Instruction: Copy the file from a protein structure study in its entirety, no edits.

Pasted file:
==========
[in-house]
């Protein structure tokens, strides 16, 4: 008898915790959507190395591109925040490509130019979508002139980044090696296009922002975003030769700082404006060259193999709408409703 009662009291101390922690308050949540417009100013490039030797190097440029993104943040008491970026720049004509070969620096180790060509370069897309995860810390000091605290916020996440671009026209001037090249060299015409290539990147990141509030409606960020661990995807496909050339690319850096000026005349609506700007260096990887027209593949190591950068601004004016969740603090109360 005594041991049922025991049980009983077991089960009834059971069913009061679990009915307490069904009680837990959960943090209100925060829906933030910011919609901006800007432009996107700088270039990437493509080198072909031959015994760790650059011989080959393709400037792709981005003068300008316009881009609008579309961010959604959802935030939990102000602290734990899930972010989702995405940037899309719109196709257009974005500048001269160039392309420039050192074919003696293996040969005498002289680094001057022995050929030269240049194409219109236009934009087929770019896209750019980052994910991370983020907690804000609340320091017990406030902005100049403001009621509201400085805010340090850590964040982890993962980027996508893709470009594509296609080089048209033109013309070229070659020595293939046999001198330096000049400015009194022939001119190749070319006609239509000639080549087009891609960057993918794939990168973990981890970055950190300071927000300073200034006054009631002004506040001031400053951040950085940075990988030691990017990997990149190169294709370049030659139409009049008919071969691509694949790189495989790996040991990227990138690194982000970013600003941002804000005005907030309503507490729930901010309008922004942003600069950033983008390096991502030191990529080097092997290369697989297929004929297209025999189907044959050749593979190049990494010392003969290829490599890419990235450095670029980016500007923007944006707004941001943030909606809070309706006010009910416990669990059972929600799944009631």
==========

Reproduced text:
[in-house]
């Protein structure tokens, strides 16, 4: 008898915790959507190395591109925040490509130019979508002139980044090696296009922002975003030769700082404006060259193999709408409703 009662009291101390922690308050949540417009100013490039030797190097440029993104943040008491970026720049004509070969620096180790060509370069897309995860810390000091605290916020996440671009026209001037090249060299015409290539990147990141509030409606960020661990995807496909050339690319850096000026005349609506700007260096990887027209593949190591950068601004004016969740603090109360 005594041991049922025991049980009983077991089960009834059971069913009061679990009915307490069904009680837990959960943090209100925060829906933030910011919609901006800007432009996107700088270039990437493509080198072909031959015994760790650059011989080959393709400037792709981005003068300008316009881009609008579309961010959604959802935030939990102000602290734990899930972010989702995405940037899309719109196709257009974005500048001269160039392309420039050192074919003696293996040969005498002289680094001057022995050929030269240049194409219109236009934009087929770019896209750019980052994910991370983020907690804000609340320091017990406030902005100049403001009621509201400085805010340090850590964040982890993962980027996508893709470009594509296609080089048209033109013309070229070659020595293939046999001198330096000049400015009194022939001119190749070319006609239509000639080549087009891609960057993918794939990168973990981890970055950190300071927000300073200034006054009631002004506040001031400053951040950085940075990988030691990017990997990149190169294709370049030659139409009049008919071969691509694949790189495989790996040991990227990138690194982000970013600003941002804000005005907030309503507490729930901010309008922004942003600069950033983008390096991502030191990529080097092997290369697989297929004929297209025999189907044959050749593979190049990494010392003969290829490599890419990235450095670029980016500007923007944006707004941001943030909606809070309706006010009910416990669990059972929600799944009631």